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Goal: 75,000 Progress: 24,483
Sponsored by: The Rainforest Site

Shark finning is an atrocious act that, despite a recent dip in popularity, continues to threaten dozens of species of endangered sharks in the name of shark fin soup — a traditionally aristocratic delicacy that has a newfound niche in China's emerging middle class. Fishermen, responding to demand, catch the sharks, cut off their fins, and toss the less valuable "meat" (that is, the still-living creature they just mutilated) back into the water, where the shark will subsequently die from blood loss or suffocation.

This outmoded tradition began as a way for the wealthy to show superiority over the apex predators of the ocean, and to impress their guests with barbaric prowess. Today, the slaughter continues in excess, despite humans' clear predatory superiority. Twenty-five percent of known shark species are now on the verge of extinction, which has interrupted the balance of countless oceanic ecosystems, and has had huge economic impacts.

Sharks play an important role in the maintenance of their habitats. When their numbers drop — as they have been, due to exploitation and slow recovery rates — a ripple effect can disrupt the populations of their prey, and their prey's prey, ultimately costing fisheries and the larger community a lot more than the few hundred dollars per shark market price. Incidentally, shark meat has virtually no taste, and may contain dangerous levels of mercury, making it unsafe to eat.

The Convention on International Trade in Endangered Species (CITES) treaty has been fighting to preserve sharks for decades, yet only offers protections for eight shark species — a mere fraction of those that are threatened with extinction from finning. Sign the petition asking CITES Secretary-General to ramp up efforts, and to expand the protective scope of CITES to include all threatened, vulnerable, endangered, and critically endangered sharks.

Sign Here

To the Secretary-General of CITES,

First, I would like to thank you for the work you do to protect sharks and other chondrichthyans from exploitation and illegal fishing. The CITES shark and manta ray conservation program has no doubt had a significant impact on countless marine ecosystems, and is an essential complement to regionally specific protection measures.

However, despite regulations and conservation efforts, shark finning continues to drive down populations for threatened and endangered sharks. A recent report from the IUCN Shark Specialist Group found that, due to exploitation and slow recovery rates, about one in four known species of sharks is either threatened, vulnerable, endangered, or critically endangered — about 100 more species than you currently list for protection.

In March 2013, you added four shark species to the CITES Appendices — an important step to providing safeguards for the sharks that need them the most. You will recall, though, that protection measures were delayed for eighteen months to allow sufficient time for Parties to prepare for implementation. That's a nearly two-year wait to add protections for four species — meanwhile, one new species of shark is described every two or three weeks. For reproductively sluggish shark species, eighteen months could mean the difference between survival and untimely extinction.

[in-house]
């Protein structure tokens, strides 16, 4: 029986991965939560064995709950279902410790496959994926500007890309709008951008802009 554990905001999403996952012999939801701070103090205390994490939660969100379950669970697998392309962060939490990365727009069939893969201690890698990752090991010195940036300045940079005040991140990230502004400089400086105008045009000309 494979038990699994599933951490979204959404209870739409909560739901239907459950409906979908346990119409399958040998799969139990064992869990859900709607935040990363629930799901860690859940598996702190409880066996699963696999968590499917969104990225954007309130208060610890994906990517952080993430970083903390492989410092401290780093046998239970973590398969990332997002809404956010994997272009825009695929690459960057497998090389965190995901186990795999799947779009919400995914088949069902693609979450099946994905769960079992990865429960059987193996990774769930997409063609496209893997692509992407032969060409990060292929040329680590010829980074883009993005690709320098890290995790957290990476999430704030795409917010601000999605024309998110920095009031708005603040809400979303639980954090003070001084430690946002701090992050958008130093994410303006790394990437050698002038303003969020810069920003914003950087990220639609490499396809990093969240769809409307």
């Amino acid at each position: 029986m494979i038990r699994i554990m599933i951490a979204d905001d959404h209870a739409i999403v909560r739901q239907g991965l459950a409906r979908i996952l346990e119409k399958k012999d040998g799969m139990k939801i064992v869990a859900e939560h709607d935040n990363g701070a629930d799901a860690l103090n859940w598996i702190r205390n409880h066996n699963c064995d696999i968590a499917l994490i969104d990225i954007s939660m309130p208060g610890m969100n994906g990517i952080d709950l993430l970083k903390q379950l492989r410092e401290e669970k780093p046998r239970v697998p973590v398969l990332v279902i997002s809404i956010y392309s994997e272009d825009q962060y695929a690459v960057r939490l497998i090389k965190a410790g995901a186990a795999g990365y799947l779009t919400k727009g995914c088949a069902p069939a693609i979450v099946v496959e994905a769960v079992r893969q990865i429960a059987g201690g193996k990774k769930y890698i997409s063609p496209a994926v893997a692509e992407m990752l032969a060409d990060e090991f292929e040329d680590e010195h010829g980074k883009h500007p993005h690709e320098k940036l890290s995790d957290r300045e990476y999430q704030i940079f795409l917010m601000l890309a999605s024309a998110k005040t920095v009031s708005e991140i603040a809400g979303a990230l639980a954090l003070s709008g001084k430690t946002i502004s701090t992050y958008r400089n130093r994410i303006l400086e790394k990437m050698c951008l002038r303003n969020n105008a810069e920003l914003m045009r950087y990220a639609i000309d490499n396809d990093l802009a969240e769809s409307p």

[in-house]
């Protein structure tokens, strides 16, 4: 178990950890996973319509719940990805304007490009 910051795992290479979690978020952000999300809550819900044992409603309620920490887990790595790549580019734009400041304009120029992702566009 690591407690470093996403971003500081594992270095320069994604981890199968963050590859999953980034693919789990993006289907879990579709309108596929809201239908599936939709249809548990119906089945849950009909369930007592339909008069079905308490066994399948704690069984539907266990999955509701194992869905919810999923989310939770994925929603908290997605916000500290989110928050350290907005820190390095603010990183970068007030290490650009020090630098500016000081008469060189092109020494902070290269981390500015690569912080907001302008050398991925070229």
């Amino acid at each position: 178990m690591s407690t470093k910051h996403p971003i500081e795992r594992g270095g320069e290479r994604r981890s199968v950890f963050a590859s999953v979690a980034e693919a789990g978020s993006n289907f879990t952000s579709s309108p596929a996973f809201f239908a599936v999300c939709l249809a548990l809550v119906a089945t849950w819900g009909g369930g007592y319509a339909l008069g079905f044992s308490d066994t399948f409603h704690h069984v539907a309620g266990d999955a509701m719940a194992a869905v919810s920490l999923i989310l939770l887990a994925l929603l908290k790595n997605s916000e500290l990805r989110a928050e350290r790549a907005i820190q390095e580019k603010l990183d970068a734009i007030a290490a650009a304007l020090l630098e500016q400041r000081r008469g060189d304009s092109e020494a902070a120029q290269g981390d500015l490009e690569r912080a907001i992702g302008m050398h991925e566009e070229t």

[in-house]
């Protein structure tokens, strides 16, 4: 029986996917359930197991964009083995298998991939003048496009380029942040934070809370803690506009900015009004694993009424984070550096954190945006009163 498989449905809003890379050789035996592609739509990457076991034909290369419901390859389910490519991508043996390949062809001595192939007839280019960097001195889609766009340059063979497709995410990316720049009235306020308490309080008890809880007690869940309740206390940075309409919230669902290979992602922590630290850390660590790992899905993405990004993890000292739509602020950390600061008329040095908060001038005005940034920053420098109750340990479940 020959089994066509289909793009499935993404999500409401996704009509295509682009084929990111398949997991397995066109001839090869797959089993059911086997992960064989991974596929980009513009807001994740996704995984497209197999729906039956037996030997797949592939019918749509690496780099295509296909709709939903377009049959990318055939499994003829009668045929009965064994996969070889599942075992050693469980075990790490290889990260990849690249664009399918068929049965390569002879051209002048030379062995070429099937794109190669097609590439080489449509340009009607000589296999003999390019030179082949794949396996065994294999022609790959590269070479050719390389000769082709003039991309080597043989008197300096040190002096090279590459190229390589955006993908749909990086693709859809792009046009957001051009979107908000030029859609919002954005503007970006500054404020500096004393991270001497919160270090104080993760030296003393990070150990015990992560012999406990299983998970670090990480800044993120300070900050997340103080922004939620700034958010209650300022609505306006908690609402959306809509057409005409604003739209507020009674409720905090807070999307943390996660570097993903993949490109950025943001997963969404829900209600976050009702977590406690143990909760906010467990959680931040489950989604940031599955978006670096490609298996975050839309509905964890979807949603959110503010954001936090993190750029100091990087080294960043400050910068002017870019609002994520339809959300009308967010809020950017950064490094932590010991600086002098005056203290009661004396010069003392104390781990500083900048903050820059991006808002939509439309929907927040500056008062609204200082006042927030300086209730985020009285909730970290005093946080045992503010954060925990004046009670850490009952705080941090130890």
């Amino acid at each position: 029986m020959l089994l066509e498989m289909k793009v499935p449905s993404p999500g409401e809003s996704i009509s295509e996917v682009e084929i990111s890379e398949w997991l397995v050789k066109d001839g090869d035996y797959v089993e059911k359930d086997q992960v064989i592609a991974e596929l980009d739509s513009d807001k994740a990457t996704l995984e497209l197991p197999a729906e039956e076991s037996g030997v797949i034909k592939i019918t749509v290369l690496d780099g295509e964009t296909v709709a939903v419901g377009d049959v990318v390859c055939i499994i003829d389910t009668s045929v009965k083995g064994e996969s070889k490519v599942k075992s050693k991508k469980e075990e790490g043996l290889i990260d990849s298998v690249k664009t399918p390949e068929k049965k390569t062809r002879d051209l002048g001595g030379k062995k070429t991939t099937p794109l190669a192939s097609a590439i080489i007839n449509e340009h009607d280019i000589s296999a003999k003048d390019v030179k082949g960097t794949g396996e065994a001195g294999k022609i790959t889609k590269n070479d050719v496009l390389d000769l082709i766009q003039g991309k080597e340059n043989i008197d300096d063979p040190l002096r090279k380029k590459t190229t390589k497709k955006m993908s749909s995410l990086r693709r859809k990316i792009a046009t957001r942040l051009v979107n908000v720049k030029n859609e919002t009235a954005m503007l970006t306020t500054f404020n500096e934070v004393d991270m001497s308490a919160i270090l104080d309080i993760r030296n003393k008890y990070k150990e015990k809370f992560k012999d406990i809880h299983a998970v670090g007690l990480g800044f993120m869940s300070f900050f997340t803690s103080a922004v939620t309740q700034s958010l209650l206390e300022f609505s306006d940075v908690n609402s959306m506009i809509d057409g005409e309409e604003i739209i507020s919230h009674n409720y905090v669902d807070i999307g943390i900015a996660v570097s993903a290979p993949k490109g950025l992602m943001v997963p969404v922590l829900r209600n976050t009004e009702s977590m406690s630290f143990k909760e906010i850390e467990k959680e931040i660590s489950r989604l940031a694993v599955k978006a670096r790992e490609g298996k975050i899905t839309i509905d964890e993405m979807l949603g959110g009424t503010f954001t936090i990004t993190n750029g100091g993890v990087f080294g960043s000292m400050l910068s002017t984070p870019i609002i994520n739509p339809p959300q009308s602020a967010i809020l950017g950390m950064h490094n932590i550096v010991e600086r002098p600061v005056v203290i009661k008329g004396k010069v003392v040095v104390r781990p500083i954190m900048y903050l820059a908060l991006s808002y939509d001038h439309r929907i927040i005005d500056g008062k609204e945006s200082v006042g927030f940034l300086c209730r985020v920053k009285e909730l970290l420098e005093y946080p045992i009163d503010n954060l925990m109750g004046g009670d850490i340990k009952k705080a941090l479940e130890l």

That is why I would like to urge you to take action to immediately extend protections to all threatened, vulnerable, endangered, and critically endangered sharks.

CITES is the global authority on shark species protections, and an aggressive expansion of its conservation measures could have the cogency to resolve the current shark population crisis. With your help, we may be able to save these apex predators, and ultimately the entire oceanic ecosystem, before it's too late.

Thank you.

Petition Signatures

May 22, 2018 Gerald Ryan
May 22, 2018 Rachel Bose
May 22, 2018 Jasmyn Gray The disrespect to animals is utterly vulgar. It needs to change.
May 22, 2018 Corinna Jost
May 21, 2018 Tina Collins
May 21, 2018 Ute Kummer
May 21, 2018 Wanda Anthony
May 21, 2018 Stacy Anderson stop this madness!
May 21, 2018 Axa Tolonen
May 21, 2018 Terry Simmons Twenty-five percent of known shark species are now on the verge of extinction, which has interrupted the balance of countless oceanic ecosystems, and has had huge economic impacts. Thank you for signing and passing on to others! ^_^
May 21, 2018 Laura Valentine
May 21, 2018 Bonnie Wohnhas
May 21, 2018 Rachel Gaspard
May 21, 2018 Rama Bharadwaj
May 21, 2018 iza stawicka
May 20, 2018 Sue White
May 17, 2018 Amina Dhumaad
May 16, 2018 Guglielmo L
May 15, 2018 Ann Plimpton
May 15, 2018 Kelly Rogers
May 14, 2018 Haley Svec
May 12, 2018 (Name not displayed)
May 11, 2018 HELEN JONES
May 9, 2018 Corinne WOITIEZ
May 6, 2018 Keith Cliver Please help end this barbaric, despicable, environmentally destructive practice. No one needs to eat shark fins!
May 5, 2018 Anais Cudel
Apr 30, 2018 Gabriele Jefferson
Apr 29, 2018 (Name not displayed)
Apr 29, 2018 Linda Payne
Apr 29, 2018 Rebecca Shannon I have always loathed this trade.
Apr 27, 2018 suzanne caruso
Apr 18, 2018 Gale Watson
Apr 15, 2018 Audrey Glenski
Apr 14, 2018 Monica Patton
Apr 14, 2018 Paul Carver
Apr 14, 2018 Marguerite Panzica
Apr 12, 2018 Kristine Richter
Apr 11, 2018 catherine king-chuparkoff
Apr 11, 2018 Lisa vasta
Apr 10, 2018 Oscar Landé
Apr 10, 2018 Linda Cummings
Apr 10, 2018 ann mayo
Apr 7, 2018 Christopher Clark
Apr 6, 2018 Ross Pullen
Apr 6, 2018 Jennifer Stefanow
Apr 6, 2018 Nicole Cushing
Apr 6, 2018 (Name not displayed) horrible they can still do that
Apr 5, 2018 Lisa Saunders Please stop this cruel, destructive practice. The health of oceans depend on it.
Apr 5, 2018 Angie Pease

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